“The government is encouraging and opening doors for young entrepreneurs,” says Khaled El-Sayed, founder of a startup highlighted at the Youth Forum. “It is a very different environment than a few years ago when we wouldn’t have even been noticed.”
Some of Mr. Sisi’s other youth programs are paternal, bordering on invasive.
One such program is Mawadda, or the “Affection” initiative, which promotes the importance of marriage among young Egyptians. To cut rising divorce rates, it aims to teach young people how to “pick the right partner.”
Another, the Presidential Leadership Program (PLP), directed by Mr. Sisi’s office, trains potential young leaders in social sciences and governance to prepare them for positions across government to be “the force for reform and change.”
In November, Mr. Sisi swore in 11 new governors who were PLP graduates, and the president says he expects to fill more government positions from these youths.
According to independent media reports, graduates of the program are now also filling posts in state-run and private media organizations, directing content at the behest of intelligence services.
Mega-project to youth projects
Initially there were different priorities for Mr. Sisi, who upon his rise to power in a 2013 military coup against Islamist President Mohammed Morsi was flush with $20 billion in funds from Saudi Arabia and the UAE, eager for an ally to crush Mr. Morsi’s Brotherhood movement.
Since his 2014 election, the Egyptian president embarked on a series of megaprojects – among them an $8 billion expansion of the Suez Canal and a new administrative capital built outside Cairo – to mixed results.
The fight against terrorism and a brutal crackdown on political opposition also consumed Cairo’s energies.
Yet as Gulf funding dried up and security was restored, Mr. Sisi and his government shifted to a series of targeted reforms, partnering in recent years with the private sector and the World Bank to fill gaps to provide housing, health care, and support for young entrepreneurs.
After a $40 billion housing project with the United Arab Emirates to build 1 million affordable homes broke down, Egypt pursued its own program with local banks and the World Bank, providing homes to 241,517 families.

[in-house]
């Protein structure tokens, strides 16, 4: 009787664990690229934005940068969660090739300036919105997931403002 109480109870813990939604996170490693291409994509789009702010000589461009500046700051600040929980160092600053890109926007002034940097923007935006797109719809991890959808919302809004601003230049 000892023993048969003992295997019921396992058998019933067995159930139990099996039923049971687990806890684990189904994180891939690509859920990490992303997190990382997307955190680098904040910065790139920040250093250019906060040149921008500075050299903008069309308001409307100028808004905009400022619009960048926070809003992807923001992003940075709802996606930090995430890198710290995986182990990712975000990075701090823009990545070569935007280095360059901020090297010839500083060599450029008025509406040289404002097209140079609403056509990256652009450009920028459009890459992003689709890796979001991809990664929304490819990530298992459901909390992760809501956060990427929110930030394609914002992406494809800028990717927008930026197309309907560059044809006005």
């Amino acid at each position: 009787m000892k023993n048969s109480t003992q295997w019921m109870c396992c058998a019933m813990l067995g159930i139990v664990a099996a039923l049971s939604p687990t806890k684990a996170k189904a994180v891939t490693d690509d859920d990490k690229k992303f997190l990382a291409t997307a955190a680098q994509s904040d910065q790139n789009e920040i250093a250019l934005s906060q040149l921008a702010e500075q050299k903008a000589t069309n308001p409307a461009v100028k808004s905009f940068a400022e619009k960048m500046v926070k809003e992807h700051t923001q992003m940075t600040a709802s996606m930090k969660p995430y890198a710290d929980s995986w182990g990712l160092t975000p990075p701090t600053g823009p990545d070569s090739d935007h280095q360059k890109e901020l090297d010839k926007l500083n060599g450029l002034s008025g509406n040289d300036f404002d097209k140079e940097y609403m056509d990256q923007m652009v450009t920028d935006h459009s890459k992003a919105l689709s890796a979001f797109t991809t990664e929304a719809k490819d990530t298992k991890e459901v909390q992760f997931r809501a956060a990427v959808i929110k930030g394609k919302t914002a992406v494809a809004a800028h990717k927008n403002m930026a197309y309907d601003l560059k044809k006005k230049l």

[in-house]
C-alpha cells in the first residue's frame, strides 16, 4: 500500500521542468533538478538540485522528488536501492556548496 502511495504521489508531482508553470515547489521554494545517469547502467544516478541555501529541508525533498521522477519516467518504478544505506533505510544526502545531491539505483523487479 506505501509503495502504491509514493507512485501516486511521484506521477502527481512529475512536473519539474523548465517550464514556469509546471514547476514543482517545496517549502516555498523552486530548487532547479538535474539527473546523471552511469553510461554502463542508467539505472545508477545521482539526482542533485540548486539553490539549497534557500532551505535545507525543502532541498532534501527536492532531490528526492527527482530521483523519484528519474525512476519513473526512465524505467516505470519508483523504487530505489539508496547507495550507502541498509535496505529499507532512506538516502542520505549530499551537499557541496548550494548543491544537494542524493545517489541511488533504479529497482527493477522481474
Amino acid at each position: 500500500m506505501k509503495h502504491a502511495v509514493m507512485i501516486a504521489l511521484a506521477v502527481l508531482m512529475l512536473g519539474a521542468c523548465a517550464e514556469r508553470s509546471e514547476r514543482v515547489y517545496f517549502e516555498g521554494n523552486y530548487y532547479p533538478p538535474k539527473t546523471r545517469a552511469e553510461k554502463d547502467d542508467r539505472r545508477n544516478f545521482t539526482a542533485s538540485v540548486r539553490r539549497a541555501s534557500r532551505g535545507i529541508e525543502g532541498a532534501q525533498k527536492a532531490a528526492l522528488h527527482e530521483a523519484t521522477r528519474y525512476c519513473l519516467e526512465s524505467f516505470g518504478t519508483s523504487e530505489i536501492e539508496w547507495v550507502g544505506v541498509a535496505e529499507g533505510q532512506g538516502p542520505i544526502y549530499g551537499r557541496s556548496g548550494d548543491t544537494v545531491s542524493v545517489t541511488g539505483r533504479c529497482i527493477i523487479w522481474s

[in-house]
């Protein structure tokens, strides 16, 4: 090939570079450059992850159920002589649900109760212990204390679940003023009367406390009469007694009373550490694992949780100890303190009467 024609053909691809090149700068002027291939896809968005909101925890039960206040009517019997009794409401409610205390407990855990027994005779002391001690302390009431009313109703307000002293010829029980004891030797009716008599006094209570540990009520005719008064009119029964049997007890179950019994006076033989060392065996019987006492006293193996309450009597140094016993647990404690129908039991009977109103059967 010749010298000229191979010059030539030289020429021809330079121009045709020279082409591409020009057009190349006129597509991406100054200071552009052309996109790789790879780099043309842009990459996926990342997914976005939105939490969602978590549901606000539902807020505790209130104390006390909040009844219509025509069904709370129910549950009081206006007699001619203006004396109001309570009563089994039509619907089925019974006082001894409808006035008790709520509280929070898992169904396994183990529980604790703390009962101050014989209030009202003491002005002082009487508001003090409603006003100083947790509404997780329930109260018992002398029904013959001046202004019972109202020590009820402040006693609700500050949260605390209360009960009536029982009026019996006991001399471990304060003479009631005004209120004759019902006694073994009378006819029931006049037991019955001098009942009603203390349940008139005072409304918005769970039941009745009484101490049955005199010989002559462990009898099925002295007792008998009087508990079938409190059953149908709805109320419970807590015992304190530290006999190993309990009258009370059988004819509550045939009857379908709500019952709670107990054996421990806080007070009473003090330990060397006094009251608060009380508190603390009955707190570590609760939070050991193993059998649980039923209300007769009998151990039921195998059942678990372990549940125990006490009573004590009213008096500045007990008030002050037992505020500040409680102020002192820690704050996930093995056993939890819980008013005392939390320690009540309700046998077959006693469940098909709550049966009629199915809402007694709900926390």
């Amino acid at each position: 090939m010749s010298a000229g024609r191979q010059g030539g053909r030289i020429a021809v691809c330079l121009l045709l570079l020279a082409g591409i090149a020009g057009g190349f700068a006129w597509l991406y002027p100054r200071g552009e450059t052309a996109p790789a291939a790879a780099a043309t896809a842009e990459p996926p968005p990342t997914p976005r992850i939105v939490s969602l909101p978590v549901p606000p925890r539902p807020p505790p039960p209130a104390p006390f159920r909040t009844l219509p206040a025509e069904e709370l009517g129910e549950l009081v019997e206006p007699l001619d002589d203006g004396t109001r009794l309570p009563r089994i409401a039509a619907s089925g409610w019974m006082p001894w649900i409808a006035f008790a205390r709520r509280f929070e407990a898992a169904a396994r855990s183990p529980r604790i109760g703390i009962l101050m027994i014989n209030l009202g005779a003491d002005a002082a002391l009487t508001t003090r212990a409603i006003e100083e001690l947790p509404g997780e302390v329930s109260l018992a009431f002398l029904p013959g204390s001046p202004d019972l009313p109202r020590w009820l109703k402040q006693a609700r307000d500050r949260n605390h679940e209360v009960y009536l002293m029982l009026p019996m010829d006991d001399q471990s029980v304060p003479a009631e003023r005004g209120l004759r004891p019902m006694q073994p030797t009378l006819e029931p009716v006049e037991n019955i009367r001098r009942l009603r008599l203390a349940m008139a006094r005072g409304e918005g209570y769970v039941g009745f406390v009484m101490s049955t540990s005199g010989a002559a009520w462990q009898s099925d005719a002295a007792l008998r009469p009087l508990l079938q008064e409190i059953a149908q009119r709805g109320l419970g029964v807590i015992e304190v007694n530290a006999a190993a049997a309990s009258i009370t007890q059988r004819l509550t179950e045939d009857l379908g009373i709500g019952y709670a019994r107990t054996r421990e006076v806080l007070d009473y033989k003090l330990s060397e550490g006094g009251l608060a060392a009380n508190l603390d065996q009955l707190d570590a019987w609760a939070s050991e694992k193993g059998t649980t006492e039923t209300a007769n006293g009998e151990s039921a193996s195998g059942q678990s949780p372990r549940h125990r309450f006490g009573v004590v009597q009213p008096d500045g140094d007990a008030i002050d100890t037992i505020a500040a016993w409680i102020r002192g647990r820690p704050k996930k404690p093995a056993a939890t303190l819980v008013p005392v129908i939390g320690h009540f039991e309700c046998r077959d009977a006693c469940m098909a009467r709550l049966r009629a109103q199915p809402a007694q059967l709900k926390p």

It launched the Long Live Egypt Fund, a charitable fund to serve the poor and young Egyptians in health and housing, and wrote new regulations to support small to medium enterprises, which employ a bulk of Egypt’s citizens.
Last year, Cairo rolled out a new universal healthcare system that allows Egyptians to choose their health service providers, lowers their medical payments, and allows immediate care in private or public hospitals, a scheme praised even by government critics.
Mr. Sisi has used these programs to project a fatherly persona, that of a concerned leader “providing for” young Egyptians to help ease painful economic reforms as his government grapples with decades of deep-seated economic issues.
Hugging young people in front of cameras pushes the point home.
The programs also have been instituted at a time the government has slashed energy subsidies, raised fuel prices, imposed taxes, and devalued the Egyptian pound to comply with a $12 billion International Monetary Fund loan.
This paternal approach also stems from Mr. Sisi’s belief that young Egyptians “want a home, job, and a family,” rather than freedoms and democracy.
The president frequently blames the “chaos” of the 2011 democratic revolution for derailing Egypt’s economy and allowing extremist groups to flourish.
After years of post-revolution uncertainty, his argument is persuasive to some Egyptians.
But many liberal and independent Egyptians chafing under speech restrictions, and those from marginalized regions who have borne the brunt of austerity measures, would disagree.
So too would the thousands of young people – some reportedly as young as 11 – who have been arrested for alleged political activity or anti-corruption protests and who continue to languish in jail.
Yet in conversations on the streets of Cairo and on the sidelines of the youth conference, a number of ordinary young Egyptians say unprompted that they feel Mr. Sisi has their interests at heart.
“There is an establishment in place that historically worked against the Egyptian people, but President Sisi is changing this,” says Mostapha Ali, a Cairo craftsman who initially qualified for an affordable housing program before a local bank declined to approve his participation.
“At the very least he is trying and working for our interests.”
Perhaps it was fitting, then, that Mr. Sisi used a hastily arranged local youth conference in September to respond to corruption allegations by a former government contractor that went viral and sparked a spattering of protests against his rule.
“I am establishing a new state. I am doing so in the name of Egypt. ... The whole world will see it,” Mr. Sisi said to an audience of young Egyptians on national television, defending the construction of lavish presidential palaces and listing his government’s achievements.
“Nothing is in my name,” Mr. Sisi insisted. “It is in Egypt’s name.”